OTTAWA — A luxury car or expensive boat will soon cost more thanks to a new tax proposed in Monday's federal budget, which also raises taxes on tobacco and looks to put a little more money in the wallets of older and low-income Canadians.
Starting Jan. 1, Ottawa plans to charge a luxury tax on new cars and personal aircraft priced over $100,000, and boats, for personal use, priced over $250,000.
Federal Finance Minister Chrystia Freeland said it is fair to ask those who have prospered in this bleak year to do a little more for those who still need help.
“That is why we are introducing a luxury tax,” Freeland said in the prepared text of her speech.
“This budget lives up to our promise to do whatever it takes to support Canadians in the fight against COVID, and it makes significant investments in our future. All of this costs a lot of money.”
The Liberals promised a luxury tax in their 2019 campaign platform.
The new tax will be calculated as 20 per cent of the value above the threshold or 10 per cent of the full value of the luxury car, boat, or personal aircraft, whichever is lower. The GST/HST would apply to the final sale price, inclusive of the proposed tax.
The proposed rules would exempt motorcycles and certain off-road vehicles, such as all-terrain vehicles and snowmobiles, as well as motor homes.
Tim Reuss, president and CEO of the Canadian Automobile Dealers Association, said he was disappointed with the proposed tax.
"The people that will be hurt the most by this are repair technicians and small businesses," Reuss said in a statement.
NDP Finance critic Peter Julian said the NDP supports the idea of a luxury tax, but that the Liberals should have instituted a so-called wealth tax that taxes someone's total assets rather than a specific purchase.
"I think Canadians are questioning why the prime minister is so opposed to the ultra-wealthy paying their fair share," Julian said.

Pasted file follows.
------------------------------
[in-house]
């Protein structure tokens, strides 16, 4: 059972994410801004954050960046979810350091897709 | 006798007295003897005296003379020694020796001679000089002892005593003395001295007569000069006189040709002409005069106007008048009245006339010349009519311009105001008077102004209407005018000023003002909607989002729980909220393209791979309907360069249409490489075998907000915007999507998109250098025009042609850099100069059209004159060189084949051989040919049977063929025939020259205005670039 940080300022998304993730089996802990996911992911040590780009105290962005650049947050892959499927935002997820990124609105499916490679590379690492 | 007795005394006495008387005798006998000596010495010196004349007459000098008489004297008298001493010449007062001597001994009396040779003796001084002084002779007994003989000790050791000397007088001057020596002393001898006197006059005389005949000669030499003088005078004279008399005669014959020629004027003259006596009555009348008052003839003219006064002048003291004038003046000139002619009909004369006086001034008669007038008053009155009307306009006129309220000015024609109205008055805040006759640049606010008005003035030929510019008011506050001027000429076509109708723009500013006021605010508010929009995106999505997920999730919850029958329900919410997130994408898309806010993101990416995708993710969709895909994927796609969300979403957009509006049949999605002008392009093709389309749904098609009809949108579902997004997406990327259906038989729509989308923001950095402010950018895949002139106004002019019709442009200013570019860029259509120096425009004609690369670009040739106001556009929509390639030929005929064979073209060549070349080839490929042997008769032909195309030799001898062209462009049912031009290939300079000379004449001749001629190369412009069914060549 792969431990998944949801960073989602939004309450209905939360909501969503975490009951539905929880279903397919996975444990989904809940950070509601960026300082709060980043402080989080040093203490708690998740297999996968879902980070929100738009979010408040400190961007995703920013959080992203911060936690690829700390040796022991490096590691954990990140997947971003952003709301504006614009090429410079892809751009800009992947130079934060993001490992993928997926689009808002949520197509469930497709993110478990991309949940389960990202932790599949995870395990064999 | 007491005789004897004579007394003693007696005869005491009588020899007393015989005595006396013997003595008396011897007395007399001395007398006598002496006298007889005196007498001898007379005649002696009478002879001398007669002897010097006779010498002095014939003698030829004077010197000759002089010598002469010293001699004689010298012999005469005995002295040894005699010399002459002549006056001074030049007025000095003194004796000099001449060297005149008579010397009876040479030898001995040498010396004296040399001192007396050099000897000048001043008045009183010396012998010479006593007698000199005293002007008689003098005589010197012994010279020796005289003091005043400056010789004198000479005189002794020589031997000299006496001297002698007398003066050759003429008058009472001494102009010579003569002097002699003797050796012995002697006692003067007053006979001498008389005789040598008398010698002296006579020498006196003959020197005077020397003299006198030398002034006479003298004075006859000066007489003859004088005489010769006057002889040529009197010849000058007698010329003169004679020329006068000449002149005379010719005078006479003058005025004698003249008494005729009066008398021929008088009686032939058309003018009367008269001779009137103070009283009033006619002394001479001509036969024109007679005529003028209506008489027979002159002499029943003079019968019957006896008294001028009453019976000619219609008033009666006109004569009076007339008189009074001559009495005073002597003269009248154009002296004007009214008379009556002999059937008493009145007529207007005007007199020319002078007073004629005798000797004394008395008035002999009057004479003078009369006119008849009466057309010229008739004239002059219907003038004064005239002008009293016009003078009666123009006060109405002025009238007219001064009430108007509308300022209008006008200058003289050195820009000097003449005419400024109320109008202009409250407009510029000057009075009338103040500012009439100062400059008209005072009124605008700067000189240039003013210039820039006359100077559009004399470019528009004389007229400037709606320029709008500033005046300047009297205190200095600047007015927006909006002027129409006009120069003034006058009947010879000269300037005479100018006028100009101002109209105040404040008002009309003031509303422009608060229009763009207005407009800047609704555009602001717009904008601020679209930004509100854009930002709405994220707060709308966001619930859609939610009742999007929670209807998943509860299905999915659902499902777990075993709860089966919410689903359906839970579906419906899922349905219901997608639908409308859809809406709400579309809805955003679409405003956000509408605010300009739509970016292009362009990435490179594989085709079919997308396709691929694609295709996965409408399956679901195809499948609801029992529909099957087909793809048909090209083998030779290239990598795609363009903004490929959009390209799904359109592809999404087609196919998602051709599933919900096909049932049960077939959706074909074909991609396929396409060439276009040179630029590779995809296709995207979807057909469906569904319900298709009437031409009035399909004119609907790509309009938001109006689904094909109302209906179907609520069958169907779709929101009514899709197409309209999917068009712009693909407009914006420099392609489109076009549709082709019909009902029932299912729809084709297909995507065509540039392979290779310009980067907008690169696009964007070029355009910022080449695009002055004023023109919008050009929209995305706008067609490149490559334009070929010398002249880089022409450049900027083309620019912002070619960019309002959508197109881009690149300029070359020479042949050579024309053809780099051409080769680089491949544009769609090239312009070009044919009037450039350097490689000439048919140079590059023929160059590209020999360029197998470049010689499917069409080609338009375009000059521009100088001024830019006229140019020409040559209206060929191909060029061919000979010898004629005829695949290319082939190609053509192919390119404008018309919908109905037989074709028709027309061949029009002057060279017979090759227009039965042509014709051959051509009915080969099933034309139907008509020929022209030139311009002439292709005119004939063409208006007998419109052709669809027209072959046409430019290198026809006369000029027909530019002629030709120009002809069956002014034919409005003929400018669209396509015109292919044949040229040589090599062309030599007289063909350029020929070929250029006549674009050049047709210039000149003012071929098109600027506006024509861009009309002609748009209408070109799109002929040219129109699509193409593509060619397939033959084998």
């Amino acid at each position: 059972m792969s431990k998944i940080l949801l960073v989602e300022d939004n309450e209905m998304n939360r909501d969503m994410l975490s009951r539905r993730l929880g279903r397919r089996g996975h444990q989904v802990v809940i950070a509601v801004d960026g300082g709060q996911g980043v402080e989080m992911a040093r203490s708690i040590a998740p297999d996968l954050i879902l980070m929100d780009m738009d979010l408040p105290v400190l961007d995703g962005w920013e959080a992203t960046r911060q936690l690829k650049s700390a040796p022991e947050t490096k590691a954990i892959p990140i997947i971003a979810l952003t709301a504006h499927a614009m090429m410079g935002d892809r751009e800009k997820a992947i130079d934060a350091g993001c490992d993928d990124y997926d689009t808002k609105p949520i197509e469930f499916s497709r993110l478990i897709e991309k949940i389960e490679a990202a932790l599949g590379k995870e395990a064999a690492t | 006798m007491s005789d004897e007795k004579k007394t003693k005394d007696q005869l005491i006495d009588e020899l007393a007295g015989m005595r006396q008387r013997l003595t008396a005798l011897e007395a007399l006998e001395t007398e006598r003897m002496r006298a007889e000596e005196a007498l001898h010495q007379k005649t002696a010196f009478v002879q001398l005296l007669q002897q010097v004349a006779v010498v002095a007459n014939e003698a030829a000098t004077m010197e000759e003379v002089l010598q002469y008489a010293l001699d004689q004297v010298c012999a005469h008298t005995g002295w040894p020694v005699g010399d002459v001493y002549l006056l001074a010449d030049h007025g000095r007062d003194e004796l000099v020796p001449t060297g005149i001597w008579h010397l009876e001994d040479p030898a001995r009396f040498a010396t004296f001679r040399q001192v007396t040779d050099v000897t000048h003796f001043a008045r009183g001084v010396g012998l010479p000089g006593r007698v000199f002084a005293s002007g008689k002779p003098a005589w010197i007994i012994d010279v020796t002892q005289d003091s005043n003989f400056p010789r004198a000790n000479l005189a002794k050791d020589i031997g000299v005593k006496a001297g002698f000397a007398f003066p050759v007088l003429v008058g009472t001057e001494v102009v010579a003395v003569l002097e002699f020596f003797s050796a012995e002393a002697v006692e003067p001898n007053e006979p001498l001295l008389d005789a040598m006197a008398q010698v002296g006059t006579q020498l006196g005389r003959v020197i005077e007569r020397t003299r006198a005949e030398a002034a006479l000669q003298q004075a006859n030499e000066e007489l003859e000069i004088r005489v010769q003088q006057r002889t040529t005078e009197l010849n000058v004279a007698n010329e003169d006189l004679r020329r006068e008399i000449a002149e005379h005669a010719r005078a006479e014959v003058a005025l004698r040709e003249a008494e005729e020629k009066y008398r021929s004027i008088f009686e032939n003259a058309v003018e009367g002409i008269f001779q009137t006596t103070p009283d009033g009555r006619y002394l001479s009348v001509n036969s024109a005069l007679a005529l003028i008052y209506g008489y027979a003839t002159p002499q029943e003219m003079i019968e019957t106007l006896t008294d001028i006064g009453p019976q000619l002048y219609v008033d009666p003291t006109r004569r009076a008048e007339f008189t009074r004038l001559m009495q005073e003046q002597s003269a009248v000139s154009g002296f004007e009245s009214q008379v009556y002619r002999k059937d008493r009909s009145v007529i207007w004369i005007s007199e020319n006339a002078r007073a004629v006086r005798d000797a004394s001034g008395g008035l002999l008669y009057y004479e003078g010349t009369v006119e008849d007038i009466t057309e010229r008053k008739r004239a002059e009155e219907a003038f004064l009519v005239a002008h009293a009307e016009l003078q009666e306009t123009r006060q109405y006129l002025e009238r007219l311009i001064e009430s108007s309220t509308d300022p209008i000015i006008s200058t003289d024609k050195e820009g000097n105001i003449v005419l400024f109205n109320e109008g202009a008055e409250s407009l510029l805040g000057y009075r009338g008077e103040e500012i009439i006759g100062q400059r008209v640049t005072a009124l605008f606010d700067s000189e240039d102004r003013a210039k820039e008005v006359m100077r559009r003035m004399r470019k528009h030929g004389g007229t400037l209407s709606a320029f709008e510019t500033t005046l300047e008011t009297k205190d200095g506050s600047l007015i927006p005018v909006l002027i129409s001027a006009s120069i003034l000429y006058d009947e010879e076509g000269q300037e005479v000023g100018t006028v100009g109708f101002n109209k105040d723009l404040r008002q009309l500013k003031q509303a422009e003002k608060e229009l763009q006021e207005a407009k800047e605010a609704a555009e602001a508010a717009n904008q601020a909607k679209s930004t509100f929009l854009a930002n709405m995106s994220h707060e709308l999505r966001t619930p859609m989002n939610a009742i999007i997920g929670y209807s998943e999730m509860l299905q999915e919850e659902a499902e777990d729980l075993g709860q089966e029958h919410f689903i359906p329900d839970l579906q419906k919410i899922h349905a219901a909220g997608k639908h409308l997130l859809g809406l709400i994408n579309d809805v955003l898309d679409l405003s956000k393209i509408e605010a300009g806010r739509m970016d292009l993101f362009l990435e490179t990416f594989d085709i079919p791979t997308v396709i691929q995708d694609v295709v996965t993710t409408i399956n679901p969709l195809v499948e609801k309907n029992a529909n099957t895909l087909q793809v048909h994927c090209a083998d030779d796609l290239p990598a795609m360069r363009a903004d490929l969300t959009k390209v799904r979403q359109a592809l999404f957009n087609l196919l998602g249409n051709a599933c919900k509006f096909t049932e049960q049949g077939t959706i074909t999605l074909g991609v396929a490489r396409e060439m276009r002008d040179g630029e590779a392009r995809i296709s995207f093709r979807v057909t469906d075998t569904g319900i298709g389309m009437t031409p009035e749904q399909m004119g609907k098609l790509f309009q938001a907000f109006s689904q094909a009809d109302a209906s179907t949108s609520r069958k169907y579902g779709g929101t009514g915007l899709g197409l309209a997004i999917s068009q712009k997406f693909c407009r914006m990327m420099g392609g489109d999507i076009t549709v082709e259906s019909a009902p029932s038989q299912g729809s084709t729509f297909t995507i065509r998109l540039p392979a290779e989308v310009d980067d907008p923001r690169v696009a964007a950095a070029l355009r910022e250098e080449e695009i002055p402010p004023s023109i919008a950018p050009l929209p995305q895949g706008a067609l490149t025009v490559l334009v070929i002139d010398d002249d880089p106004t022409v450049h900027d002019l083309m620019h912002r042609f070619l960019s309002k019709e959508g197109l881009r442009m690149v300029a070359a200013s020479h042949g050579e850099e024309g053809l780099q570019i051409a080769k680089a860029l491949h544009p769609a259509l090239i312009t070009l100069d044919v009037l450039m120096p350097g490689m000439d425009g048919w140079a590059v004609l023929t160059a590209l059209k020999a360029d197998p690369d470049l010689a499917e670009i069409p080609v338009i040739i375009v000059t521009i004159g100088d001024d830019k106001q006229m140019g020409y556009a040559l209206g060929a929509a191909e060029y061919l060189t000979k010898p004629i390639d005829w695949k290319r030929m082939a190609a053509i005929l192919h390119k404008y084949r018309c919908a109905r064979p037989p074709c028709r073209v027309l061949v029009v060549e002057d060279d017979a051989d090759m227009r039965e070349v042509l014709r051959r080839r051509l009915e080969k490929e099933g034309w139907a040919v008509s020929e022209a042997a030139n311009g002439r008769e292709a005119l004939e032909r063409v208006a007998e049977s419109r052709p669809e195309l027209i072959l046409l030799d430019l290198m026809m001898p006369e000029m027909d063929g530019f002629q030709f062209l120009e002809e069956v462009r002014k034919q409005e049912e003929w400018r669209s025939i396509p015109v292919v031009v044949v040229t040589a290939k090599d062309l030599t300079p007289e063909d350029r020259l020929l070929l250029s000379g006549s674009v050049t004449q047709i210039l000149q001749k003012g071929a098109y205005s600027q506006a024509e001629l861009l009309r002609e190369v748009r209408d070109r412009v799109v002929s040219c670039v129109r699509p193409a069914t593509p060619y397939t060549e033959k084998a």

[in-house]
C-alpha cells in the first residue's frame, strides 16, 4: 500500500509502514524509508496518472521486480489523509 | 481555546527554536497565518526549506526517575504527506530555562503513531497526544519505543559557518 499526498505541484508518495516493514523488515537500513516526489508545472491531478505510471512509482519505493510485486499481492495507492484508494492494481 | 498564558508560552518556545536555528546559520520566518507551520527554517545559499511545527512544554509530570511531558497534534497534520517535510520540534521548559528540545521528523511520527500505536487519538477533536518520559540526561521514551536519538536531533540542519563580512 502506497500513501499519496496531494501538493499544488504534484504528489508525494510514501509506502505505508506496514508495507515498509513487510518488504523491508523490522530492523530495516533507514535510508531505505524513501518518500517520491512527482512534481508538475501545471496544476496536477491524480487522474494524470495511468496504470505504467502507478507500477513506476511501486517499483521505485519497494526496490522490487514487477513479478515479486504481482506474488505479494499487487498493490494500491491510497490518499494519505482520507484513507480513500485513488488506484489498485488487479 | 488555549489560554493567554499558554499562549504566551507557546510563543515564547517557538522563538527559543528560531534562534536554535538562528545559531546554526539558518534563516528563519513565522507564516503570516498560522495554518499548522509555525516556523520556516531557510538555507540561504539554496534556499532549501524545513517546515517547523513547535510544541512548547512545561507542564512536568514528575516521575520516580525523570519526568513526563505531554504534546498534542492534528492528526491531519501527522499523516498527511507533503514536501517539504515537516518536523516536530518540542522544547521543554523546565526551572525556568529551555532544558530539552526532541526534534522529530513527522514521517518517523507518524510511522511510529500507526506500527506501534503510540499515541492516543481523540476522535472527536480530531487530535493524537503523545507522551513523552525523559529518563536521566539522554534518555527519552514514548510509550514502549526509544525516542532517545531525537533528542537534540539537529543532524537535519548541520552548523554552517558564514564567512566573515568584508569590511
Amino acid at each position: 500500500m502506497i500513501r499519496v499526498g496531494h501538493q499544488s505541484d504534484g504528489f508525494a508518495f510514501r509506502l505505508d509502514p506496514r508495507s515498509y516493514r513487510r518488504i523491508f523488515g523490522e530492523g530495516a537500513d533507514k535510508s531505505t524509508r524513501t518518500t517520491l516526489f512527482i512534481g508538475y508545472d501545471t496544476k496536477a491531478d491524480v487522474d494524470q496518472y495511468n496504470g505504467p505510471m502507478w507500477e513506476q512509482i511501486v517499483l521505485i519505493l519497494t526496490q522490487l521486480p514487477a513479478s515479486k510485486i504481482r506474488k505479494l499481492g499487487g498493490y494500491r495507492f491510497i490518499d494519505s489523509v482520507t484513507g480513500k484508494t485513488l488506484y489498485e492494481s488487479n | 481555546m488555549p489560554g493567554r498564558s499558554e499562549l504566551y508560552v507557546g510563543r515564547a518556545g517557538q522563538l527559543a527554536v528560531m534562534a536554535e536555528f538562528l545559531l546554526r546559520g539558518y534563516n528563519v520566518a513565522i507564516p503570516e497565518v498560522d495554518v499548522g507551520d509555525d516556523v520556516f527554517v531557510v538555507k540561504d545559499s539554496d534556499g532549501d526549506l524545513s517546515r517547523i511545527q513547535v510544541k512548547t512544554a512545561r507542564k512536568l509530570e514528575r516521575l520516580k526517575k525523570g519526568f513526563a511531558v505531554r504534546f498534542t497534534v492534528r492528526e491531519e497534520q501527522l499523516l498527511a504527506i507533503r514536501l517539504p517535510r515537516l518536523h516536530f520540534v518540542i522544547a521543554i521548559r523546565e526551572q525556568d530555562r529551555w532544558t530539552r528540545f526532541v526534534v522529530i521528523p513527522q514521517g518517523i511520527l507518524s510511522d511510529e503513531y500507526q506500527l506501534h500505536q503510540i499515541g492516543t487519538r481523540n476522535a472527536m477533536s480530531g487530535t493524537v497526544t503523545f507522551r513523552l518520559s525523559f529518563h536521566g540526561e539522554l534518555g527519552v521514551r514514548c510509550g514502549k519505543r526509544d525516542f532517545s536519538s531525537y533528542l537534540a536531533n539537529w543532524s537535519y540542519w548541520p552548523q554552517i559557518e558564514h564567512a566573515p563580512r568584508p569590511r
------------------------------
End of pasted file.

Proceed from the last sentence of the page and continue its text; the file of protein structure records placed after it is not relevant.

"A luxury tax is not a bad idea, but it is so small in terms of the challenges that Canada is facing."
Smokers are also going to pay more under the budget.
The budget increases the tobacco excise duty rate by $4 per carton of 200 cigarettes, along with corresponding increases on other tobacco products. The measure takes effect on Tuesday.
However, there are more than tax increases in the budget.
The Liberals want to put more money in the pockets of older Canadians with an increased Old Age Security payment for those 75 and older.
In addition to a proposed one-time payment of $500 in August to OAS pensioners who will be 75 or older as of June 2022, Ottawa says it will increase OAS payments for those over 75 by 10 per cent on an ongoing basis.
Low-wage workers also stand to benefit from changes to the Canada Workers Benefit that extend income top-ups to about a million more Canadians.
Ottawa wants to change the rules so that Canadians can earn more before the benefit starts being reduced such that for the first time, most full-time workers earning minimum wage will receive significant support from the benefit.
The government also wants to extend the Canada Recovery Benefit, which was created to help Canadians not covered by employment insurance, to provide an additional 12 weeks of benefits to a maximum of 50 weeks, and extend the Canada Recovery Caregiving Benefit by an additional four weeks, to a maximum of 42 weeks.
This report by The Canadian Press was first published April 19, 2021.
Craig Wong, The Canadian Press